Girls playing lacrosse

With many summer camps starting at the end of June and in July, you may still be looking into where your kids will go and whether you can afford the bill.

The average tuition for day camp is about $315 per week, and sleepaway camp can run $770 per week on average, according to the 2018 American Camp Association Business Operations Report.

Additional expenses, for things such as supplies and field trips, can quickly add to the bill. But there are ways to reduce the hit to your wallet while still ensuring that your kids have a great summer.

Here are some ideas:

1. Ask about discounts and scholarships. More than 90 percent of summer camps offer need- or merit-based scholarships, according to the ACA. Ask the camps you are considering whether they provide such scholarships. Often awarded on a first-come, first-served basis, “camperships” can cover all or part of your camp tuition.

More on Summer Excursions

Something else to keep in mind: Many camps offer discounts or free tuition if the parents volunteer or work there. Horsham, Pa., resident Joshua Rigberg, for example, works as a ropes course instructor and does corporate picnics and team building at a local camp  in exchange for discounted tuition for his daughter.

Though it’s too late for this year, if you sign up early next year, some camps offer a discount of up to 35 percent. You can also get discounts for paying in full up front, for referring friends, or for sending siblings.

2. Claim a tax credit, if you qualify. Though you can’t claim a tax credit for sleepaway camp, you may be able to qualify for one if your child attends day camp. To qualify, both you and your spouse (if filing jointly) must need child care because you are both working, attending school, or looking for a job during camp (you cannot claim if one of you is a stay-at-home parent), says Lisa Greene Lewis, TurboTax CPA. The credit offsets up to 35 percent of the cost of camp, depending on your income: up to $3,000 for one child or $6,000 for multiple children. It kicks in after any other pretax money that you’ve used for camp expenses.

3. Don’t buy all the supplies the camp recommends. Many parents panic after they register their kids for summer camp and then get the recommended supply list. Though some camps divide their lists into required and optional items, others just lump them together. The lists can include items such as musical instruments, banquet clothing, clothes for silly time and stationery supplies. Chances are, your child won’t need all those things. “A camper needs certain items, like a swimsuit or bug spray, but may not need a camera or a fishing tackle box,” says ACA president Tom Rosenberg.

Many summer camps also have Facebook groups or Listservs for parents, where you can ask others whether an item is really a “must have.”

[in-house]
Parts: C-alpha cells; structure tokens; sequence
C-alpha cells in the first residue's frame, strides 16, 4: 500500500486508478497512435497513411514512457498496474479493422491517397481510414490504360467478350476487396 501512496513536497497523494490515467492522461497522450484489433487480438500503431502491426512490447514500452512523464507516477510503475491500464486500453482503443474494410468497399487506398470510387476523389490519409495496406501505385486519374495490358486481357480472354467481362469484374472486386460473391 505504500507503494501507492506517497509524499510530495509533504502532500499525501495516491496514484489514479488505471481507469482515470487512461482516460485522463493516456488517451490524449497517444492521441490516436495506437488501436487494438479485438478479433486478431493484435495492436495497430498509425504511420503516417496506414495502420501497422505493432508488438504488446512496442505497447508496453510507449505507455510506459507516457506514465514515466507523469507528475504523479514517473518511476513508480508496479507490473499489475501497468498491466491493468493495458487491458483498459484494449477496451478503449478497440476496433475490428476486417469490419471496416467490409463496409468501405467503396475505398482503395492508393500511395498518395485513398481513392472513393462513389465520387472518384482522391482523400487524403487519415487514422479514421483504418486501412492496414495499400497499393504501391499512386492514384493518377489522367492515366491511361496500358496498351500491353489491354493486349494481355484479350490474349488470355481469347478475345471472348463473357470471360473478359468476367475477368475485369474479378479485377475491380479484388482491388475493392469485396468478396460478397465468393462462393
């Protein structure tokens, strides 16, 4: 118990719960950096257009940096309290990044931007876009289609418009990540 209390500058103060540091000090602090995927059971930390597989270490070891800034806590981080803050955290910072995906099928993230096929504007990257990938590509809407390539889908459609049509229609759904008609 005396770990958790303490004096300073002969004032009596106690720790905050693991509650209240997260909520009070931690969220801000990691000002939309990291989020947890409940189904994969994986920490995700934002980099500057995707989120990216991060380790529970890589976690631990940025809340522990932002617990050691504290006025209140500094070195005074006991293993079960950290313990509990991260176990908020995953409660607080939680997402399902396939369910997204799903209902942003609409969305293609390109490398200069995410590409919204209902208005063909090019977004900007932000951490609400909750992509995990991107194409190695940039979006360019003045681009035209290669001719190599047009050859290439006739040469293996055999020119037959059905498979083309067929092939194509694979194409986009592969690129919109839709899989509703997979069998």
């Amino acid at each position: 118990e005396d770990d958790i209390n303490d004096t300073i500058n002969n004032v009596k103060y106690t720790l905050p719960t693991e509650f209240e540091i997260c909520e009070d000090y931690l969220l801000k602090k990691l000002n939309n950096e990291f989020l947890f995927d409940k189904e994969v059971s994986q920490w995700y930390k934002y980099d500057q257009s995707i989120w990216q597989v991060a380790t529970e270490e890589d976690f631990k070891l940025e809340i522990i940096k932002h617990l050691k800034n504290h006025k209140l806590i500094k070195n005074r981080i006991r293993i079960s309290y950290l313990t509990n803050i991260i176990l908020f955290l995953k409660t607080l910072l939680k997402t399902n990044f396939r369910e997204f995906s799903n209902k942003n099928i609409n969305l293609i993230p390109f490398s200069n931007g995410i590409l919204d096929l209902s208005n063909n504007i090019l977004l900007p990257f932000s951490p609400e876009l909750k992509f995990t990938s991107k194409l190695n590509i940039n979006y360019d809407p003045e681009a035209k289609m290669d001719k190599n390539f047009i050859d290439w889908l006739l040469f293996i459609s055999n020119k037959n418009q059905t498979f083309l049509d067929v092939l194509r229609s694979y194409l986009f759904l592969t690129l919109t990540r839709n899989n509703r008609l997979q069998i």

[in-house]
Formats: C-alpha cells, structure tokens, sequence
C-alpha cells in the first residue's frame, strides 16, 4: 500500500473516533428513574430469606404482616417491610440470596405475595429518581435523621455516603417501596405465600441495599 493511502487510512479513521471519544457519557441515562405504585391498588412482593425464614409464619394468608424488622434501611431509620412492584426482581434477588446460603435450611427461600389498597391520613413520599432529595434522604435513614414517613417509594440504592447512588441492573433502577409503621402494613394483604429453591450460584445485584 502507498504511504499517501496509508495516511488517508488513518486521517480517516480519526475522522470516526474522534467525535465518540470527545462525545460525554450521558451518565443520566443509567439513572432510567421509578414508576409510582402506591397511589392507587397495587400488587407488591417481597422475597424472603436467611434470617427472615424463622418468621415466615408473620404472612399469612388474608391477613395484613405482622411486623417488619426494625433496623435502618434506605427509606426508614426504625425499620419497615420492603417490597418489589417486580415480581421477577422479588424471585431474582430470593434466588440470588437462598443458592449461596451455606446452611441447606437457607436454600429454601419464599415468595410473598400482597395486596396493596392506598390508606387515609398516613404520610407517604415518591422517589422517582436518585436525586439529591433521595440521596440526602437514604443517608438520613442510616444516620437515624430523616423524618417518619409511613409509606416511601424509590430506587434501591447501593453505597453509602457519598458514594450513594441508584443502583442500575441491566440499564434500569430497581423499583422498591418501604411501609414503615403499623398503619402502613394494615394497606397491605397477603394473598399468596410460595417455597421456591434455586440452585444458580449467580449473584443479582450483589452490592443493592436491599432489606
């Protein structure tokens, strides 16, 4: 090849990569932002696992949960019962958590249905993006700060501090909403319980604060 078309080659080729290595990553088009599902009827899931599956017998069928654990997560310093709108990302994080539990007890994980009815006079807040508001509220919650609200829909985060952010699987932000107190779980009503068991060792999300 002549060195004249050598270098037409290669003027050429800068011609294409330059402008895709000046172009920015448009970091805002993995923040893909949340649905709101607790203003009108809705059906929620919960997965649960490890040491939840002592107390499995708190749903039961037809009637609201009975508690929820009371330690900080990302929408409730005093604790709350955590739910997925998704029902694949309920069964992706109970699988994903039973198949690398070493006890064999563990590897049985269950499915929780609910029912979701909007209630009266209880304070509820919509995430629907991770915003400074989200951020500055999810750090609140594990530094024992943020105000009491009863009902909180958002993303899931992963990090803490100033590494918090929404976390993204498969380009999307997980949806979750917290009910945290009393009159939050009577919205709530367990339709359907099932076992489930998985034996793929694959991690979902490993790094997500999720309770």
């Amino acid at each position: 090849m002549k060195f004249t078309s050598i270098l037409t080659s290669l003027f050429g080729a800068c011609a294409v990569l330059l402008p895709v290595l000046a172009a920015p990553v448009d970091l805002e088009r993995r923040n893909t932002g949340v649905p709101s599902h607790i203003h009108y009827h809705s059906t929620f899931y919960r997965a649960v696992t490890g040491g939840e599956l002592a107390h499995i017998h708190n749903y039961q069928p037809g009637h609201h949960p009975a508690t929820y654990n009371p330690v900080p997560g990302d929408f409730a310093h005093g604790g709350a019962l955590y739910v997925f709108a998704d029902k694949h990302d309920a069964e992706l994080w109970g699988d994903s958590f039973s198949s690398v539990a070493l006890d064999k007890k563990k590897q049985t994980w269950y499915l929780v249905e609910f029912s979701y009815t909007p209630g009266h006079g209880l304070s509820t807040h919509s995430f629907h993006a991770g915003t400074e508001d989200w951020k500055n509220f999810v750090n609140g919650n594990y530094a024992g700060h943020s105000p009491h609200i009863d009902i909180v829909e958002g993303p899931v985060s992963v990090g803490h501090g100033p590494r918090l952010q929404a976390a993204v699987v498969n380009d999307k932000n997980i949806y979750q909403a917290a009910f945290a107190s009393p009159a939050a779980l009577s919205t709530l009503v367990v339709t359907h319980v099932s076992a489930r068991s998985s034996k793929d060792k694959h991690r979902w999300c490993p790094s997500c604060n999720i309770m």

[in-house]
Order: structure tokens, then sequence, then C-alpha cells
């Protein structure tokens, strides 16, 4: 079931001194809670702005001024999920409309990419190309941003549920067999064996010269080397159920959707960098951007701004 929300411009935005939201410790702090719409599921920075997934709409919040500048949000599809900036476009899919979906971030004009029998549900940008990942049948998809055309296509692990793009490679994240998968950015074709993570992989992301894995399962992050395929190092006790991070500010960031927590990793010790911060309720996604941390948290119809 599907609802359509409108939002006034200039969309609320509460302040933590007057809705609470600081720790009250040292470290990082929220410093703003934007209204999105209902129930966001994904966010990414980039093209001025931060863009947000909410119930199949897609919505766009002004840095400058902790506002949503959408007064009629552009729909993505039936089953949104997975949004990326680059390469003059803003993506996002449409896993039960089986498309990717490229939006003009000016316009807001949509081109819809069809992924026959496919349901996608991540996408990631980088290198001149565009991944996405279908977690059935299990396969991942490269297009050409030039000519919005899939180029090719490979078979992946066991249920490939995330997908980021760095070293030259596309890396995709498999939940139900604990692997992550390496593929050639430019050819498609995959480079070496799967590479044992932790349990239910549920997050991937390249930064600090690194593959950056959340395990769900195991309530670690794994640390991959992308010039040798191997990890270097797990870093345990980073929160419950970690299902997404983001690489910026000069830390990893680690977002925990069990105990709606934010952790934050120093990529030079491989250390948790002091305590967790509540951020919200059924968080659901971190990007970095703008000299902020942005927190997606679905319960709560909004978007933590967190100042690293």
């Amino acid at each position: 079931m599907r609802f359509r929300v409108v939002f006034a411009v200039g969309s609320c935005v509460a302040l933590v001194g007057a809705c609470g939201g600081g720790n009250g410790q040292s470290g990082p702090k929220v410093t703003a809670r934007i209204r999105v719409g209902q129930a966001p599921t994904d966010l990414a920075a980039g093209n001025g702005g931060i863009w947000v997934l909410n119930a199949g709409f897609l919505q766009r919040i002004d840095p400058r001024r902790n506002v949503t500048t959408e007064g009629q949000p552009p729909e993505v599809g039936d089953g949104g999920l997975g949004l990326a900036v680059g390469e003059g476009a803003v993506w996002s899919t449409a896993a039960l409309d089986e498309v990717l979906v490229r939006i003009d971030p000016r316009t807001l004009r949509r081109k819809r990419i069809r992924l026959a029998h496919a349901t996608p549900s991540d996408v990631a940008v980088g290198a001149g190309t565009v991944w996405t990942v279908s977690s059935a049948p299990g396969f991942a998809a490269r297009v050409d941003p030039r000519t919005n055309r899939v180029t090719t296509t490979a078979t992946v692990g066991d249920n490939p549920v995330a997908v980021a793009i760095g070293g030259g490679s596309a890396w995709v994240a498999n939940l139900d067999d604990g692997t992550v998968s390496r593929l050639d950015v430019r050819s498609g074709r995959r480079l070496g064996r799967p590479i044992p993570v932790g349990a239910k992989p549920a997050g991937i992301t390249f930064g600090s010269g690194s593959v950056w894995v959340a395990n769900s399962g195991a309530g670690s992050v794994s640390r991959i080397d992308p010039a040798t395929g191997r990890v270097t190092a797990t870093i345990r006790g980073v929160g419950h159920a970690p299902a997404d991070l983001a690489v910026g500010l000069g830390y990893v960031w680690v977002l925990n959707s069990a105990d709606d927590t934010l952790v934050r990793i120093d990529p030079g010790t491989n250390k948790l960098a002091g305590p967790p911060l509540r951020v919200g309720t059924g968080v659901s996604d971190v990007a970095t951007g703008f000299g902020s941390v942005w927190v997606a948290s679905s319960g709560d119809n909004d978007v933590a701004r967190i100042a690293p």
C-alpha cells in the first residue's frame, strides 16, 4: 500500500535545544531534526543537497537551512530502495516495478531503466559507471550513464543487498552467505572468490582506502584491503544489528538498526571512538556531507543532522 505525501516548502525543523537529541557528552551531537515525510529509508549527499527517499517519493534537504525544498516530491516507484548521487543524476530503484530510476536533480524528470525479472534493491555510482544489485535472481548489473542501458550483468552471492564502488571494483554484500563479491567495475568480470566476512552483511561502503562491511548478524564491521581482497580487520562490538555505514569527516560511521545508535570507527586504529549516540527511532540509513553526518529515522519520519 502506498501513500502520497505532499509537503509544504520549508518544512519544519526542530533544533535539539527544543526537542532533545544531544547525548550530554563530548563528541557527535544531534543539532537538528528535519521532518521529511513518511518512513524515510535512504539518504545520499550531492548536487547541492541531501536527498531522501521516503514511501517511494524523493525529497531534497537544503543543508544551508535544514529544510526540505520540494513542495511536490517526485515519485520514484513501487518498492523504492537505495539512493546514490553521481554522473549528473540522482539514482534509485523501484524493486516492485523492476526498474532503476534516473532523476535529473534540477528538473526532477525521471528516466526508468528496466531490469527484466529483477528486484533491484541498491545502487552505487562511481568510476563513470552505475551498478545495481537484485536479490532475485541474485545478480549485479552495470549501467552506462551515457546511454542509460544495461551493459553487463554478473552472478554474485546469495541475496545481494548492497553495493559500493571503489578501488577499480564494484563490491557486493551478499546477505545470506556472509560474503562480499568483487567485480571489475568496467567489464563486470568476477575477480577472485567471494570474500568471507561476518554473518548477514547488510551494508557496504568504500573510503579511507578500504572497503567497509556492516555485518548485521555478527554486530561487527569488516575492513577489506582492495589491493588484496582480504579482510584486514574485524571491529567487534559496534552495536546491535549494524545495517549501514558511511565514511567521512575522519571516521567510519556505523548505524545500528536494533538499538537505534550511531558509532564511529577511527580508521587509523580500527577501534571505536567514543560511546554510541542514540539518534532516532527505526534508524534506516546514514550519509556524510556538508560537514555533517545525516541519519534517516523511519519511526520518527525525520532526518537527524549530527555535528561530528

4. Look for deals. For the items your child definitely needs, see whether you can borrow them from friends and family. “Most folks are thrilled to part with or lend stuff,” says Washington, D.C., resident Layla Masri, whose daughters attend camp.

For items you need to buy, maybe a lacrosse stick, shin guards, or golf clubs, keep an eye out for deals at warehouse stores as well as sporting goods stores.

Chances are, your youngster will also need sunscreen. Look for the brands that did well in our ratings, because many sunscreen SPF value in our tests vary from the SPF printed on the package. 

Also, sign up for the email and social media accounts of retailers and keep an eye out for coupons and sales that could help lower your costs. Be wary of purchasing cheaply made items if it means they won’t survive the season. “Buy one decently made duffel bag your first summer,” advises Los Angeles resident Tracy Bagatelle-Black, who has two children that attend summer camp. “Then you won’t have to replace it every year.”

5. Put your rewards card to use.
If you need to shop, a great way to cut is to use a rewards card, such as the Capital One Quicksilver Rewards Card or the Wells Fargo Cash Wise Visa Card, that gives you a minimum of 1.5 percent cash back on all your purchases. Some cards, like the Discover It Cash credit card, also offer a bonus of up to 5 percent back on rotating seasonal categories, but you have to opt in for that bonus each quarter. You can find the best cash-back card for your purposes using our Credit Card Adviser Comparison Tool.

Be sure to pay off the balance in full when the bill comes because interest could end up costing you more than any rewards that you earn.

6. Reduce your transportation costs. Another way to save money is to send your kid to a local camp. You might be able to lower your costs even further by carpooling with another family. “If you don’t know any other campers attending the same week as your child, reach out to the camp and ask about other families coming from your area,” Rosenberg suggests.